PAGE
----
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- Miscellaneous Poems - 3/8 -


I've been of thousand devils caught, And thrust into that horrid place Where reign dismay, despair, disgrace; Furies with iron fangs were there, To torture that accursed race Doom'd to dismay, disgrace, despair.

Harmless I was; yet hunted down For treasons, to my soul unfit; I've been pursued through many a town, For crimes that petty knaves commit; I've been adjudged t'have lost my wit, Because I preached so loud and well; And thrown into the dungeon's pit, For trampling on the pit of hell.

Such were the evils, man of sin, That I was fated to sustain; And add to all, without--within, A soul defiled with every stain That man's reflecting mind can pain; That pride, wrong, rage, despair, can make; In fact, they'd nearly touch'd my brain, And reason on her throne would shake.

But pity will the vilest seek, If punish'd guilt will not repine, - I heard a heavenly teacher speak, And felt the SUN OF MERCY shine: I hailed the light! the birth divine! And then was seal'd among the few; Those angry fiends beheld the sign, And from me in an instant flew.

Come hear how thus the charmers cry To wandering sheep, the strays of sin, While some the wicket-gate pass by, And some will knock and enter in: Full joyful 'tis a soul to win, For he that winneth souls is wise; Now hark! the holy strains begin, And thus the sainted preacher cries: --{1}

"Pilgrim, burthen'd with thy sin, Come the way to Zion's gate, There, till Mercy let thee in, Knock and weep and watch and wait. Knock!--He knows the sinner's cry! Weep!--He loves the mourner's tears: Watch!--for saving grace is nigh: Wait,--till heavenly light appears.

"Hark! it is the Bridegroom's voice: Welcome, pilgrim, to thy rest; Now within the gate rejoice, Safe and seal'd and bought and blest! Safe--from all the lures of vice, Seal'd--by signs the chosen know, Bought--by love and life the price, Blest--the mighty debt to owe.

"Holy Pilgrim! what for thee In a world like this remain? From thy guarded breast shall flee Fear and shame, and doubt and pain. Fear--the hope of Heaven shall fly, Shame--from glory's view retire, Doubt--in certain rapture die, Pain--in endless bliss expire."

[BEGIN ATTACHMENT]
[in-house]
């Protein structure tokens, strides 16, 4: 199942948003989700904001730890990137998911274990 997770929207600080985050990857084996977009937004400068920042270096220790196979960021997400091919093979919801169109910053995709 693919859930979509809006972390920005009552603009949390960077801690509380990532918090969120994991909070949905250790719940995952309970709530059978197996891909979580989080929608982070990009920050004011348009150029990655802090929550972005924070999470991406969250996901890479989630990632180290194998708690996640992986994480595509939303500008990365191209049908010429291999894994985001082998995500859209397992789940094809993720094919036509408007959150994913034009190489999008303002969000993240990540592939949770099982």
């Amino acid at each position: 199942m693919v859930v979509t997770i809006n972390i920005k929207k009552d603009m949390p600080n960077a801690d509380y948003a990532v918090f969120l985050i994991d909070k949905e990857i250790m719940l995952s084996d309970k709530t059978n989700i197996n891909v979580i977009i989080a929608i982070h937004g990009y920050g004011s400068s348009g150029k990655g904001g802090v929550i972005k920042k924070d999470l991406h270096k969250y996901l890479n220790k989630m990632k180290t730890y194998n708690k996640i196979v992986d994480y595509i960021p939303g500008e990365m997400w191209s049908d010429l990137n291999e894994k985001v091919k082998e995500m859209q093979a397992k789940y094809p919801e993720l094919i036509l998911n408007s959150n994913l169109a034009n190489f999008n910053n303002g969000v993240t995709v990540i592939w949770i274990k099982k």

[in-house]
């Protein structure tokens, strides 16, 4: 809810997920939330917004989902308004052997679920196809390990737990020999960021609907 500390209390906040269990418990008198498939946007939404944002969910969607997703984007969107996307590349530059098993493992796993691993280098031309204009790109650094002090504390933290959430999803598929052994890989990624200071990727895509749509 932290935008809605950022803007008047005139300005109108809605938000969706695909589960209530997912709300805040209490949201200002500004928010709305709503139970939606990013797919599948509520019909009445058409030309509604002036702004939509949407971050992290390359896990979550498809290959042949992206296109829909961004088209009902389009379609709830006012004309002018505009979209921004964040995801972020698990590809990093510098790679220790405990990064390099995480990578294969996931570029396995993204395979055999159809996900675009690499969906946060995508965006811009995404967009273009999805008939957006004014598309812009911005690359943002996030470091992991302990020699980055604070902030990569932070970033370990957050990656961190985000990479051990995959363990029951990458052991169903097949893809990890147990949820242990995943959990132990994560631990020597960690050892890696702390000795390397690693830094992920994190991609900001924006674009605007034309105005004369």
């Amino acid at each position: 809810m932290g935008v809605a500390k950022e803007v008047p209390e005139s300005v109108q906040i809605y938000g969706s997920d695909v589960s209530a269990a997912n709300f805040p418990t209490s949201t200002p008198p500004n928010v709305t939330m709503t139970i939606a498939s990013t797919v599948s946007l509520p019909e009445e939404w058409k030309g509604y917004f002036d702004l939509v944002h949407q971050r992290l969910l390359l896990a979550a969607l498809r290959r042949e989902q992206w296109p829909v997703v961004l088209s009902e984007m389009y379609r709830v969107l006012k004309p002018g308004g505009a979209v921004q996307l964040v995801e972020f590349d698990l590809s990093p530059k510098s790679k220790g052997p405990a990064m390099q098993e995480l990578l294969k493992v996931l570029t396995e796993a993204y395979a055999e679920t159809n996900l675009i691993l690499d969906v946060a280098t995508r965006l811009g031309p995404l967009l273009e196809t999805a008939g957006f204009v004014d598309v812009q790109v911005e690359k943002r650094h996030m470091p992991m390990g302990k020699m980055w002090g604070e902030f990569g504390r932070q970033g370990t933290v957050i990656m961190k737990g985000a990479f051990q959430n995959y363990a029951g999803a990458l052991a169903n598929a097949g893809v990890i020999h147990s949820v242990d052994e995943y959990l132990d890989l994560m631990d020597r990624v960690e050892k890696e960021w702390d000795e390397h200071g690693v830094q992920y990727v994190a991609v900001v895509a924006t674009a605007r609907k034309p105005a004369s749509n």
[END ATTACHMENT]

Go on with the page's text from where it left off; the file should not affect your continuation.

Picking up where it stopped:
But though my day of grace was come, Yet still my days of grief I find; The former clouds' collected gloom Still sadden the reflecting mind; The soul, to evil things consign'd, Will of their evil some retain; The man will seem to earth inclined, And will not look erect again.

Thus, though elect, I feel it hard To lose what I possess'd before, To be from all my wealth debarr'd, - The brave Sir Eustace is no more: But old I wax, and passing poor, Stern, rugged men my conduct view; They chide my wish, they bar my door, 'Tis hard--I weep--you see I do. -

Must you, my friends, no longer stay? Thus quickly all my pleasures end; But I'll remember when I pray, My kind physician and his friend; And those sad hours, you deign to spend With me, I shall requite them all; Sir Eustace for his friends shall send, And thank their love at Greyling Hall.

VISITOR.

The poor Sir Eustace!--Yet his hope Leads him to think of joys again; And when his earthly visions droop, His views of heavenly kind remain: But whence that meek and humbled strain, That spirit wounded, lost, resign'd? Would not so proud a soul disdain The madness of the poorest mind?

PHYSICIAN.

No! for the more he swell'd with pride, The more he felt misfortune's blow; Disgrace and grief he could not hide, And poverty had laid him low: Thus shame and sorrow working slow, At length this humble spirit gave; Madness on these began to grow, And bound him to his fiends a slave.

Though the wild thoughts had touch'd his brain, Then was he free: --So, forth he ran; To soothe or threat, alike were vain: He spake of fiends; look'd wild and wan; Year after year, the hurried man Obey'd those fiends from place to place; Till his religious change began To form a frenzied child of grace.

For, as the fury lost its strength, The mind reposed; by slow degrees Came lingering hope, and brought at length, To the tormented spirit, ease: This slave of sin, whom fiends could seize, Felt or believed their power had end: - "'Tis faith," he cried, "my bosom frees, And now my SAVIOUR is my friend."

But ah! though time can yield relief, And soften woes it cannot cure; Would we not suffer pain and grief, To have our reason sound and sure? Then let us keep our bosoms pure, Our fancy's favourite flights suppress; Prepare the body to endure, And bend the mind to meet distress; And then HIS guardian care implore, Whom demons dread and men adore.

"THE HALL OF JUSTICE", IN TWO PARTS.

PART I.

Confiteor facere hoc annos; sed et altera causa est, Anxietas animi, continuusque dolor. OVID. -------------------

MAGISTRATE, VAGRANT, CONSTABLE, &c.

VAGRANT.

Take, take away thy barbarous hand, And let me to thy Master speak; Remit awhile the harsh command, And hear me, or my heart will break.

MAGISTRATE.

Fond wretch! and what canst thou relate, But deeds of sorrow, shame, and sin? Thy crime is proved, thou know'st thy fate; But come, thy tale!--begin, begin! -

VAGRANT.

My crime!--This sick'ning child to feed. I seized the food, your witness saw; I knew your laws forbade the deed, But yielded to a stronger law.

Know'st thou, to Nature's great command All human laws are frail and weak? Nay! frown not--stay his eager hand, And hear me, or my heart will break.

In this, th' adopted babe I hold With anxious fondness to my breast, My heart's sole comfort I behold, More dear than life, when life was blest; I saw her pining, fainting, cold, I begg'd--but vain was my request.

I saw the tempting food, and seized - My infant-sufferer found relief; And in the pilfer'd treasure pleased,


Miscellaneous Poems - 3/8

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